• by sjames ( 1099 ) on Monday January 14, 2013 @11:57PM (#42588591) Homepage Journal

    Given the corrupt stench pervading this whole sorry affair, I'm finding it hard to believe anything coming from the prosecution.

    • by Nyder ( 754090 )

      Given the corrupt stench pervading this whole sorry affair, I'm finding it hard to believe anything coming from the prosecution.

      yeah, no shit. Megaupload has been saying lets do this in court from the get go. And the USA has been doing what it can to avoid court, after what appears to be a bunch of illegal activities getting the evidence over here.

      My guess is this never goes to court.

      • by Mitreya ( 579078 )

        My guess is this never goes to court.

        They do not need it to go to court.
        Megaupload is dead and buried -- and others have probably learned their lesson: piss off the wrong people and you will be wiped out, no matter what the law says.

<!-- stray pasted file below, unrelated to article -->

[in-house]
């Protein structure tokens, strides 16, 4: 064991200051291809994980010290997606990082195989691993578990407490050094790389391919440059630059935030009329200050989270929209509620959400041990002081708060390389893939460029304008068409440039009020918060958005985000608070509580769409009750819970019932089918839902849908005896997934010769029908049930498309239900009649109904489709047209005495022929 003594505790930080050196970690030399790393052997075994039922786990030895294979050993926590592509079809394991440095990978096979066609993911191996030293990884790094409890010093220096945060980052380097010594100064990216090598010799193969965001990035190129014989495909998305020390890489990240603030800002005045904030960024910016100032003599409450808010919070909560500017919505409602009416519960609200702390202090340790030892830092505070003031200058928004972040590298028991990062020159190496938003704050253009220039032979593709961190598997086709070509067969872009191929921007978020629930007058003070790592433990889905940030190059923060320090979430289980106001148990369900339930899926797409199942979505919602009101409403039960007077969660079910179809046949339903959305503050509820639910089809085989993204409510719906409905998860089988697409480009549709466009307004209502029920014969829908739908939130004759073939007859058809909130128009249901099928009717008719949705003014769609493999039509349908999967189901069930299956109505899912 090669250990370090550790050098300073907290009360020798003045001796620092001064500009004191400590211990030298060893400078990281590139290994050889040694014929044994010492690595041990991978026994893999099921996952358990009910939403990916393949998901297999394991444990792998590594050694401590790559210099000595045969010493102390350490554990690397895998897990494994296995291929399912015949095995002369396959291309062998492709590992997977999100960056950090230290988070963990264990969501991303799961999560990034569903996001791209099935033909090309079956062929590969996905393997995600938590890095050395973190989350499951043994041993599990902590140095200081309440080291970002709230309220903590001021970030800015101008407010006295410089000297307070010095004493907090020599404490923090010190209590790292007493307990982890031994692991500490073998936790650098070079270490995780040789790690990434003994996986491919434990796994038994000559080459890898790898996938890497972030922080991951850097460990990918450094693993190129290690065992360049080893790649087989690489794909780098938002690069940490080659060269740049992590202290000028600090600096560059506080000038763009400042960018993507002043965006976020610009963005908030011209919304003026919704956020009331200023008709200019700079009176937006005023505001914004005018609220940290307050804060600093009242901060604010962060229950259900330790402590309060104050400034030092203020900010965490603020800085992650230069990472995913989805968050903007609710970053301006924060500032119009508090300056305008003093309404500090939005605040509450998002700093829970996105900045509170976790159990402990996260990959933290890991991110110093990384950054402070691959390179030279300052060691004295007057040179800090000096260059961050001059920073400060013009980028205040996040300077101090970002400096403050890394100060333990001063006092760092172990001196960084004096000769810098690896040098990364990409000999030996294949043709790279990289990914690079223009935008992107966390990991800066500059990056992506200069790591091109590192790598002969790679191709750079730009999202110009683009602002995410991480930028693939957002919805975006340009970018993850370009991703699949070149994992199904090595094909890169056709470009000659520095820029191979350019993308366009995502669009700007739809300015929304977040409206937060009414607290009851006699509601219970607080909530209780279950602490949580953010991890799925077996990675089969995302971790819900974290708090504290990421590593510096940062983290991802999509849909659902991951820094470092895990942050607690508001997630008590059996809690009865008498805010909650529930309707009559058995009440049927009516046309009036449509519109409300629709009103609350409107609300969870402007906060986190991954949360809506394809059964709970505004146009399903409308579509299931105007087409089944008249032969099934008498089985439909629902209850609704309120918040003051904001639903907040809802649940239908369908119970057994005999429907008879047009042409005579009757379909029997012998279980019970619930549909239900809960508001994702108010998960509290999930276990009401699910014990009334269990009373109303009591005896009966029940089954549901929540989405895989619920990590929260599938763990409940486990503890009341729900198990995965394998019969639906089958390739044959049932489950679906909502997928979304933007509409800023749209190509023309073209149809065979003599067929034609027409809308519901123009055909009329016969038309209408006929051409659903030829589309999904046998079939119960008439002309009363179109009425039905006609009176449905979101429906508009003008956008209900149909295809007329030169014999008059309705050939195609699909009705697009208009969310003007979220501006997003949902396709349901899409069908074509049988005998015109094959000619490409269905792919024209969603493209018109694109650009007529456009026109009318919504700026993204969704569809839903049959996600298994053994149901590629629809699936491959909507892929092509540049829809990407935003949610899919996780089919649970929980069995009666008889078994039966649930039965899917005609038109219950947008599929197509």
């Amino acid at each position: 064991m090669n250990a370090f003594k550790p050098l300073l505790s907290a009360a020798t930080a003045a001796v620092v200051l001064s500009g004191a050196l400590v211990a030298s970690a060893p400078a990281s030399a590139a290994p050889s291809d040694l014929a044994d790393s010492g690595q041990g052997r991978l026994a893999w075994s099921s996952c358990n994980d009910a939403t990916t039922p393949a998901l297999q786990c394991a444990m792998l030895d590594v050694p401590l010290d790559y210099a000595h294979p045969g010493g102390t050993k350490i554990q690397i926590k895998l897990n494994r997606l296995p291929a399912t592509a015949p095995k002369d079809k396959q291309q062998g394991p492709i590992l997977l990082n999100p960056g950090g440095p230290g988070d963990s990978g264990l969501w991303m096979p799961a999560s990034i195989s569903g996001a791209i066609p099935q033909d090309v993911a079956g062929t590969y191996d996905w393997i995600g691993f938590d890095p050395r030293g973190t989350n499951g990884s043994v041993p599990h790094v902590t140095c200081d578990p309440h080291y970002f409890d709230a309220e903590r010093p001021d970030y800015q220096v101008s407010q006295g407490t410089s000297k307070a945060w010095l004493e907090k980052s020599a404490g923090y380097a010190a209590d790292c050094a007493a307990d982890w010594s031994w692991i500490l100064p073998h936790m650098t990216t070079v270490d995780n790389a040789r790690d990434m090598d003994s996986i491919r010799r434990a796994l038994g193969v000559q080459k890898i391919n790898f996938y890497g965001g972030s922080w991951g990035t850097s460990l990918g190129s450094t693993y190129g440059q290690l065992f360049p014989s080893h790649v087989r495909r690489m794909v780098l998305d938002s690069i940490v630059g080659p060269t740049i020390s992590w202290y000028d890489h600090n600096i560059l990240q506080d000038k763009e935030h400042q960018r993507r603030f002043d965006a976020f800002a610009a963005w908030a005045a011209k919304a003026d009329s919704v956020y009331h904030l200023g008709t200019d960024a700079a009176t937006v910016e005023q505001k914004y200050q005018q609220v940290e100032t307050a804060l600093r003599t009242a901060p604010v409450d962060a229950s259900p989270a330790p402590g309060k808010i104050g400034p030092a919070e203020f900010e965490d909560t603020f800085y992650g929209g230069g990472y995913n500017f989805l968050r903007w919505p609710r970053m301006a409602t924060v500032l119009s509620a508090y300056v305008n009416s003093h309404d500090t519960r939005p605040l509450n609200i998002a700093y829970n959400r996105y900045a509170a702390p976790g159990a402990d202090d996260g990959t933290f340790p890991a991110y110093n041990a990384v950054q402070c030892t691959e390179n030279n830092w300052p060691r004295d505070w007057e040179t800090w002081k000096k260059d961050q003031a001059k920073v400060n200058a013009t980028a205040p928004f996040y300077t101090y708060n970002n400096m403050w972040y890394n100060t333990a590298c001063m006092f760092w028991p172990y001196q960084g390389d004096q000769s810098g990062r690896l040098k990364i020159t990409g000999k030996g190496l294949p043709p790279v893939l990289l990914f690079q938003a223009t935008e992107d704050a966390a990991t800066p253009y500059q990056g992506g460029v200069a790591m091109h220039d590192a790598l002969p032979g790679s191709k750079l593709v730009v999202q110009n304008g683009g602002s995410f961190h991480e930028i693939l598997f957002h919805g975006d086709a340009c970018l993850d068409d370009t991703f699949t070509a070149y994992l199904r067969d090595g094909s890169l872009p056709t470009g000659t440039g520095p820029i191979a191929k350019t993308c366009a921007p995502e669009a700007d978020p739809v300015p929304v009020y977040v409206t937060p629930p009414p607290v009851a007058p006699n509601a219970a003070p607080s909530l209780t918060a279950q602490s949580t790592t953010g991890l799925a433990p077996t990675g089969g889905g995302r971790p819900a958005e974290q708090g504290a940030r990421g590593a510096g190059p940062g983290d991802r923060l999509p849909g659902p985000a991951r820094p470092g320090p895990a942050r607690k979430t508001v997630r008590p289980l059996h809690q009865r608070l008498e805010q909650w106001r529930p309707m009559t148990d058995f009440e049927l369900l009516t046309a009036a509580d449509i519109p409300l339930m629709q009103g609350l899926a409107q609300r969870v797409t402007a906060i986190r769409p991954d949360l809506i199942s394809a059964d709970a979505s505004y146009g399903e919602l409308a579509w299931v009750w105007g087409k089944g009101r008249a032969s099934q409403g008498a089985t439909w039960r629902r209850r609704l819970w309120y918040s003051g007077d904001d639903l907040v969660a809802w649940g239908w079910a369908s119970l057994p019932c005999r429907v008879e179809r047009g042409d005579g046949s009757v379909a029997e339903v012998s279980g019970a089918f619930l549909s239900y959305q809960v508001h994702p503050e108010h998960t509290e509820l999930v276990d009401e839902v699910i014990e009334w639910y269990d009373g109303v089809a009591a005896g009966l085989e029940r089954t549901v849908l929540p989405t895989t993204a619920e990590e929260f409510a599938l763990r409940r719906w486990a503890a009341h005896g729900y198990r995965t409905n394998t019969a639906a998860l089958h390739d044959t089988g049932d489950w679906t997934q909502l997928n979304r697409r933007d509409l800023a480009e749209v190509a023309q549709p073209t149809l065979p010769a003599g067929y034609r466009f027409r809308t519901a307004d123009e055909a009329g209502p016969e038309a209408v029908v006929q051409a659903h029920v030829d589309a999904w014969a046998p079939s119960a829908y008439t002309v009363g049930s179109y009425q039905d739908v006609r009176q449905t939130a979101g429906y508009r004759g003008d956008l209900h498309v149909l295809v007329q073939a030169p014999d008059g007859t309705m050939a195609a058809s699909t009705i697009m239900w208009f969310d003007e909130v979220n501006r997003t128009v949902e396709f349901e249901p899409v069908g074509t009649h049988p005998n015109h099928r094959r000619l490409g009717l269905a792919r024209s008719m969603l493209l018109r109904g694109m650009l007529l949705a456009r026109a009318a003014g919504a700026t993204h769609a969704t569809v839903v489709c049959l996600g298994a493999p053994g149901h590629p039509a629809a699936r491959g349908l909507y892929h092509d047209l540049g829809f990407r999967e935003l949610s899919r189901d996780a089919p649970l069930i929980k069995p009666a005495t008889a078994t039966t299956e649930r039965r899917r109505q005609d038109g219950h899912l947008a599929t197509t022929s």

• No need for courts.

        Megaupload is down; mission accomplished.

  • And in other news, ancient romans claim they didn't kill Jesus.

  • Yeah yeah, DOJ sucks.

    Bunch of old farts who think they are god.

    Biggest bunch of crooks ever.

    Oh and your a bunch of lazy slack old shits in diapers, who dont know what work is. Lets hope the depression hits hard, and you loose your jobs and wifes coz your so poor.

  • by ThatsNotPudding ( 1045640 ) on Tuesday January 15, 2013 @08:34AM (#42590173)
    The same folks that were going to send a script kiddie to PMITA prison for more years than murderers for downloading publicly-funded research papers? The same folks that would rather storm-trooper raid medicinal marijuana stores than even investigate the crooked bankers that destablized the world economy?

    Believe them? Nope; not anymore.
  • by Martin S. ( 98249 ) <Martin.Spamer@ g m a i> on Tuesday January 15, 2013 @09:00AM (#42590307) Homepage Journal

    Internet Lobby that is powerful as the Gun Lobby.

The human mind ordinarily operates at only ten percent of its capacity -- the rest is overhead for the operating system.